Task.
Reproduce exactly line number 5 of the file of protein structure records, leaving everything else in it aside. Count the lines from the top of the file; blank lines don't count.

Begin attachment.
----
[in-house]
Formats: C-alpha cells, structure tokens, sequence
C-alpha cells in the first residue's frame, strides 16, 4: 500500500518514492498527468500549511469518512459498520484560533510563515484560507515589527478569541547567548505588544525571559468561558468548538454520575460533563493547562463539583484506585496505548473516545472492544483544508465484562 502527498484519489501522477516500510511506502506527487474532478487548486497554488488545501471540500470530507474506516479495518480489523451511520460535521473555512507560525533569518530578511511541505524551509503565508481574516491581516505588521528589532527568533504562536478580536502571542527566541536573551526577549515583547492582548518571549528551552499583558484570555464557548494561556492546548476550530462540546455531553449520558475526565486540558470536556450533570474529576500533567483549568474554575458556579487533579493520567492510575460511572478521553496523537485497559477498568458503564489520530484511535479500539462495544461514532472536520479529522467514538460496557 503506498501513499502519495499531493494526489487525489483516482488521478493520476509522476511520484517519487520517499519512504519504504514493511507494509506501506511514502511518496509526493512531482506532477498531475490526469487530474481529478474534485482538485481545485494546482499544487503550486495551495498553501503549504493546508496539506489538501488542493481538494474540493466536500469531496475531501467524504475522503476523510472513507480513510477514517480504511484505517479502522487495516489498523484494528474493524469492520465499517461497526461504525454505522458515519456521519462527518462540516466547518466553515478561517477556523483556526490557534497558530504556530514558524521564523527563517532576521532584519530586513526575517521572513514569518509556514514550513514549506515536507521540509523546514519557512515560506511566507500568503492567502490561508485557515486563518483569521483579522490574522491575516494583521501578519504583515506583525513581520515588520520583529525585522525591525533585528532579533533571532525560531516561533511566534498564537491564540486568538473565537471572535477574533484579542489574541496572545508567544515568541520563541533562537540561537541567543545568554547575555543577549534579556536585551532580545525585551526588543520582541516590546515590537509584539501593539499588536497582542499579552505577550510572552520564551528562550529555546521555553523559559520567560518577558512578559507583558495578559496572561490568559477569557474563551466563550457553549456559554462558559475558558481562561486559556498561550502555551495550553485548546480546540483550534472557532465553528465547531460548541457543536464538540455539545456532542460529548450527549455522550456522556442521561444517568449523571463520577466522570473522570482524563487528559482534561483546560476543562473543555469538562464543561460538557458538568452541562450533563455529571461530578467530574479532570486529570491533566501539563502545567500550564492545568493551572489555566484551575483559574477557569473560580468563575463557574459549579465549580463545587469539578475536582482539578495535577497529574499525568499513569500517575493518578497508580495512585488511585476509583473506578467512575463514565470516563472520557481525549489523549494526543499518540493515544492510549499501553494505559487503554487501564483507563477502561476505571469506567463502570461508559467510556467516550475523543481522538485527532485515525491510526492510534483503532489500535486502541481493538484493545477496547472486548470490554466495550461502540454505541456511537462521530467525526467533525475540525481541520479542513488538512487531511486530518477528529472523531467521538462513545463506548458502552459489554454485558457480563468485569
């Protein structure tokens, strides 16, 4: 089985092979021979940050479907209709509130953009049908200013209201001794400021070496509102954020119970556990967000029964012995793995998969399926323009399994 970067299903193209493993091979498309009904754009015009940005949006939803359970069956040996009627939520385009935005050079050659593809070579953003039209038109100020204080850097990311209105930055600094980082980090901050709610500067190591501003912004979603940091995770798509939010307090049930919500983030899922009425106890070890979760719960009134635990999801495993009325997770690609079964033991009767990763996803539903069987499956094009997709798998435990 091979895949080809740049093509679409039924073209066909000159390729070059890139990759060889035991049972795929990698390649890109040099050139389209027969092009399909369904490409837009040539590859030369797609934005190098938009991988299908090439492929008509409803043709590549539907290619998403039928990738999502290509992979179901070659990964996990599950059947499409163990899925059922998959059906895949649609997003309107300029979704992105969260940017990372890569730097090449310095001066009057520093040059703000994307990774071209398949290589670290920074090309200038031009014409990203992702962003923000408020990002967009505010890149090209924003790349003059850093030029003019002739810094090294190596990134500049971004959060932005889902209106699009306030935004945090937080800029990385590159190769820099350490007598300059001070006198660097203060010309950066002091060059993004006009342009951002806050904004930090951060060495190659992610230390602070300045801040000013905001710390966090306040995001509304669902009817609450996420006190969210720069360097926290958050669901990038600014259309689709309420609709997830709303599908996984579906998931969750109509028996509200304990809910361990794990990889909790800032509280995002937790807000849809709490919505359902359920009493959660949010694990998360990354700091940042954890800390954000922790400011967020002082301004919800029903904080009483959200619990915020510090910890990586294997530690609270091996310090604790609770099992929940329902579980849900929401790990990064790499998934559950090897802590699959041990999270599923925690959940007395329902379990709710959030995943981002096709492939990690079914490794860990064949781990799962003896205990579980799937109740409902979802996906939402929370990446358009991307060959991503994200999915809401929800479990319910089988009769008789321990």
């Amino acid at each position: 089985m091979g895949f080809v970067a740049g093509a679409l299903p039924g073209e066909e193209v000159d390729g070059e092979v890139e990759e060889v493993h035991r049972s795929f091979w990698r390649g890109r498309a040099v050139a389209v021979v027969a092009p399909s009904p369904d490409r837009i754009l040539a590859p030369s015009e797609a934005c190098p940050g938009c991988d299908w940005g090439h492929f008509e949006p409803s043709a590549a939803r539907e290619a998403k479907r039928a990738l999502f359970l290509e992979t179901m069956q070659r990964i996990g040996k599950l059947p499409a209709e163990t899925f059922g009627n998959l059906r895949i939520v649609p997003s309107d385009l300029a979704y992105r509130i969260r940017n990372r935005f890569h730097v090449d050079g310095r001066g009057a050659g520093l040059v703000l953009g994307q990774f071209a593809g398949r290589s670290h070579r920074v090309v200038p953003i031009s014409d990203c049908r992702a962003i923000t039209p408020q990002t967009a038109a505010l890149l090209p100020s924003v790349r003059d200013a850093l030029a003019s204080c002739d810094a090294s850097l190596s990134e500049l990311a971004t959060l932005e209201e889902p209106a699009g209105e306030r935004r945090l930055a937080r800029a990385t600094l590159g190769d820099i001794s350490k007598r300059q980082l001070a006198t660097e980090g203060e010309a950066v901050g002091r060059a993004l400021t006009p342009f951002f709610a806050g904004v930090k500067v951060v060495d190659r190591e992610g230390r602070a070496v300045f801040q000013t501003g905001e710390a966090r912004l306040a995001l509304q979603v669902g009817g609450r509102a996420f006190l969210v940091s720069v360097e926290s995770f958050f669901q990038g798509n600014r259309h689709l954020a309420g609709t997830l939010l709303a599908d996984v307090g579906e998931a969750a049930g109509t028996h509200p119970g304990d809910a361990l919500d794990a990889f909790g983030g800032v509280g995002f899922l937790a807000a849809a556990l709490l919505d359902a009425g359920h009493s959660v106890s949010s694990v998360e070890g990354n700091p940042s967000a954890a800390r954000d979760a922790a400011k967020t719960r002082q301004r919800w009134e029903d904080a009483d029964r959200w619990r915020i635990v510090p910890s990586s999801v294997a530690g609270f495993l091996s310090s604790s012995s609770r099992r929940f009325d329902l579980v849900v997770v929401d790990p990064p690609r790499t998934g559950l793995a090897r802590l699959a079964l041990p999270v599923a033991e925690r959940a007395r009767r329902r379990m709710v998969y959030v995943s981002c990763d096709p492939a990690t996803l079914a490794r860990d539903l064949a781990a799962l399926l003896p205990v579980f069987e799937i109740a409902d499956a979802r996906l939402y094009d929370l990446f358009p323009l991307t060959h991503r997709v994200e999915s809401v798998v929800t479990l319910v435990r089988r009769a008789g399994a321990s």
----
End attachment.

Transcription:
């Amino acid at each position: 089985m091979g895949f080809v970067a740049g093509a679409l299903p039924g073209e066909e193209v000159d390729g070059e092979v890139e990759e060889v493993h035991r049972s795929f091979w990698r390649g890109r498309a040099v050139a389209v021979v027969a092009p399909s009904p369904d490409r837009i754009l040539a590859p030369s015009e797609a934005c190098p940050g938009c991988d299908w940005g090439h492929f008509e949006p409803s043709a590549a939803r539907e290619a998403k479907r039928a990738l999502f359970l290509e992979t179901m069956q070659r990964i996990g040996k599950l059947p499409a209709e163990t899925f059922g009627n998959l059906r895949i939520v649609p997003s309107d385009l300029a979704y992105r509130i969260r940017n990372r935005f890569h730097v090449d050079g310095r001066g009057a050659g520093l040059v703000l953009g994307q990774f071209a593809g398949r290589s670290h070579r920074v090309v200038p953003i031009s014409d990203c049908r992702a962003i923000t039209p408020q990002t967009a038109a505010l890149l090209p100020s924003v790349r003059d200013a850093l030029a003019s204080c002739d810094a090294s850097l190596s990134e500049l990311a971004t959060l932005e209201e889902p209106a699009g209105e306030r935004r945090l930055a937080r800029a990385t600094l590159g190769d820099i001794s350490k007598r300059q980082l001070a006198t660097e980090g203060e010309a950066v901050g002091r060059a993004l400021t006009p342009f951002f709610a806050g904004v930090k500067v951060v060495d190659r190591e992610g230390r602070a070496v300045f801040q000013t501003g905001e710390a966090r912004l306040a995001l509304q979603v669902g009817g609450r509102a996420f006190l969210v940091s720069v360097e926290s995770f958050f669901q990038g798509n600014r259309h689709l954020a309420g609709t997830l939010l709303a599908d996984v307090g579906e998931a969750a049930g109509t028996h509200p119970g304990d809910a361990l919500d794990a990889f909790g983030g800032v509280g995002f899922l937790a807000a849809a556990l709490l919505d359902a009425g359920h009493s959660v106890s949010s694990v998360e070890g990354n700091p940042s967000a954890a800390r954000d979760a922790a400011k967020t719960r002082q301004r919800w009134e029903d904080a009483d029964r959200w619990r915020i635990v510090p910890s990586s999801v294997a530690g609270f495993l091996s310090s604790s012995s609770r099992r929940f009325d329902l579980v849900v997770v929401d790990p990064p690609r790499t998934g559950l793995a090897r802590l699959a079964l041990p999270v599923a033991e925690r959940a007395r009767r329902r379990m709710v998969y959030v995943s981002c990763d096709p492939a990690t996803l079914a490794r860990d539903l064949a781990a799962l399926l003896p205990v579980f069987e799937i109740a409902d499956a979802r996906l939402y094009d929370l990446f358009p323009l991307t060959h991503r997709v994200e999915s809401v798998v929800t479990l319910v435990r089988r009769a008789g399994a321990s």